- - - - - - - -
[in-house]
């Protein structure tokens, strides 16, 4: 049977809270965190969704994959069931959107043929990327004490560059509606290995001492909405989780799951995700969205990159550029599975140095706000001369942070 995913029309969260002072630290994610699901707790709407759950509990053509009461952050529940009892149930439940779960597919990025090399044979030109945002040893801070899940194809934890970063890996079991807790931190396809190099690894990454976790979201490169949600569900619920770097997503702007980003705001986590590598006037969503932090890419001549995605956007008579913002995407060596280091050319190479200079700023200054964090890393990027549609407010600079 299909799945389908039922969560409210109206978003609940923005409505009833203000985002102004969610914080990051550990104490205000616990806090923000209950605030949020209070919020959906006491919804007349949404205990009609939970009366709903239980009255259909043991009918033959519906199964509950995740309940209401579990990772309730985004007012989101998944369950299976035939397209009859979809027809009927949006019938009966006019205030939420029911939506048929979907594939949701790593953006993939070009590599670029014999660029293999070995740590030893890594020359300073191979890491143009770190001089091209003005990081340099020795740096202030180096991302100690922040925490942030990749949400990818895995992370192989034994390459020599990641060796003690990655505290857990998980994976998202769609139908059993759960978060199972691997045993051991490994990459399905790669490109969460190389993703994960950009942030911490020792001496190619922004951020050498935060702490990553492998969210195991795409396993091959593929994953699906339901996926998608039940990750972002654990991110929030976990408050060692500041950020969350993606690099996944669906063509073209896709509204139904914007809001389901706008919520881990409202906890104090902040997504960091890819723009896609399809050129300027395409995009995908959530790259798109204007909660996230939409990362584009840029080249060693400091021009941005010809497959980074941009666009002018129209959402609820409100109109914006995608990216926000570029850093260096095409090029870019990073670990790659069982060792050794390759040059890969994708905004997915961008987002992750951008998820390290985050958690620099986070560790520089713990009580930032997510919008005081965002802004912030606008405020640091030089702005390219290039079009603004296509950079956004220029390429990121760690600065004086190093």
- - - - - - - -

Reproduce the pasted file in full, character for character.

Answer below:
[in-house]
């Protein structure tokens, strides 16, 4: 049977809270965190969704994959069931959107043929990327004490560059509606290995001492909405989780799951995700969205990159550029599975140095706000001369942070 995913029309969260002072630290994610699901707790709407759950509990053509009461952050529940009892149930439940779960597919990025090399044979030109945002040893801070899940194809934890970063890996079991807790931190396809190099690894990454976790979201490169949600569900619920770097997503702007980003705001986590590598006037969503932090890419001549995605956007008579913002995407060596280091050319190479200079700023200054964090890393990027549609407010600079 299909799945389908039922969560409210109206978003609940923005409505009833203000985002102004969610914080990051550990104490205000616990806090923000209950605030949020209070919020959906006491919804007349949404205990009609939970009366709903239980009255259909043991009918033959519906199964509950995740309940209401579990990772309730985004007012989101998944369950299976035939397209009859979809027809009927949006019938009966006019205030939420029911939506048929979907594939949701790593953006993939070009590599670029014999660029293999070995740590030893890594020359300073191979890491143009770190001089091209003005990081340099020795740096202030180096991302100690922040925490942030990749949400990818895995992370192989034994390459020599990641060796003690990655505290857990998980994976998202769609139908059993759960978060199972691997045993051991490994990459399905790669490109969460190389993703994960950009942030911490020792001496190619922004951020050498935060702490990553492998969210195991795409396993091959593929994953699906339901996926998608039940990750972002654990991110929030976990408050060692500041950020969350993606690099996944669906063509073209896709509204139904914007809001389901706008919520881990409202906890104090902040997504960091890819723009896609399809050129300027395409995009995908959530790259798109204007909660996230939409990362584009840029080249060693400091021009941005010809497959980074941009666009002018129209959402609820409100109109914006995608990216926000570029850093260096095409090029870019990073670990790659069982060792050794390759040059890969994708905004997915961008987002992750951008998820390290985050958690620099986070560790520089713990009580930032997510919008005081965002802004912030606008405020640091030089702005390219290039079009603004296509950079956004220029390429990121760690600065004086190093």